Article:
FIG. 17(b) is part of a flowchart showing a control procedure for a microcomputer shown in FIG. 16.

FIG. 17(c) is part of a flowchart showing a control procedure for a microcomputer shown in FIG. 16.

FIG. 18 is a diagram showing the waveform of an angular velocity signal output from an angular velocity sensor in pitching directions.

FIG. 19 is a diagram showing the waveform of an angular velocity signal output from an angular velocity sensor in yawing directions.

FIG. 20 is a diagram for explaining a counted value of positive level difference for the angular velocity signal in pitching directions.

FIG. 21 is a diagram for explaining a counted value of negative level difference for the angular velocity signal in pitching directions.

FIG. 22 is a diagram for explaining a counted value of positive level difference for the angular velocity signal in yawing directions.

FIG. 23 is a diagram for explaining a counted value of negative level difference for the angular velocity signal in pitching directions.

FIG. 24 is a block diagram showing an essential configuration of a further embodiment of the video camera according to the invention.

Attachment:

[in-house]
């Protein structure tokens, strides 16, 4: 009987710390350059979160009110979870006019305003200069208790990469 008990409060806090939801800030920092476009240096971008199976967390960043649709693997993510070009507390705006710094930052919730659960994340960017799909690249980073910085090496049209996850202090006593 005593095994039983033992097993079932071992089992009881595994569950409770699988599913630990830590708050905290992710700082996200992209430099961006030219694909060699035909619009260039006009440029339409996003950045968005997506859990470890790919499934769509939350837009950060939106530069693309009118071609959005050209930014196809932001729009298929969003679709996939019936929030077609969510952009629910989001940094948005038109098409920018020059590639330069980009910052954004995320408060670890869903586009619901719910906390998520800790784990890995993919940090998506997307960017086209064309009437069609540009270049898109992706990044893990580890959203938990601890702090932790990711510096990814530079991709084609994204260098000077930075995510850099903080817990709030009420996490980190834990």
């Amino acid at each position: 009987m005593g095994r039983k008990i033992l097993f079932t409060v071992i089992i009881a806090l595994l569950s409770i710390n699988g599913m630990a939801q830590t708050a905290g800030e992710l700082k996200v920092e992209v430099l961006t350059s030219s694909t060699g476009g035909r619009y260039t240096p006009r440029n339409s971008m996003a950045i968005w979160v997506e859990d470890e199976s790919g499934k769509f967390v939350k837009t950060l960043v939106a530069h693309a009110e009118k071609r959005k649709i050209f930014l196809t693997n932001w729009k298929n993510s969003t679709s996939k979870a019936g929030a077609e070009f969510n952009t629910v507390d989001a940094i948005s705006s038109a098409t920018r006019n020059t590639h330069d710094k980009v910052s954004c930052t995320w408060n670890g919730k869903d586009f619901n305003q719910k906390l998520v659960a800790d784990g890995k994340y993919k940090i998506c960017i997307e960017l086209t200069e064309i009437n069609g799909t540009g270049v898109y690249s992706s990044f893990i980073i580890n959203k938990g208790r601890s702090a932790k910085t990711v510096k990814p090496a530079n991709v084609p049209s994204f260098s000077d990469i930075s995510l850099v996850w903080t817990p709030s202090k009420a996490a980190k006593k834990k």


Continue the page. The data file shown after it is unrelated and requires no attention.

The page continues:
FIG. 25 is a block diagram showing an essential configuration of a still further embodiment of the video camera according to the invention.

FIG. 26 is a flowchart showing a control procedure for a microcomputer shown in FIG. 25.

FIG. 27 is a flowchart showing another control procedure for the microcomputer shown in FIG. 25.

FIG. 28 is a flowchart showing still another control procedure for the microcomputer shown in FIG. 25.

DESCRIPTION OF THE PREFERRED EMBODIMENTS

The preferred embodiments of the invention will be described in detail below with reference to the accompanying drawings.

FIG. 3 is a schematic side view of a video camera according to the invention. At the front of the video camera VC is a lens LNS through which light from an object is admitted into the video camera VC. A viewfinder VF is provided on the right-hand side of the back of the video camera VC. Centrally placed on the right-hand side of the video camera VC is a grip G. The video camera VC contains a built-in angular velocity sensor (not shown) which acts as a swing sensor.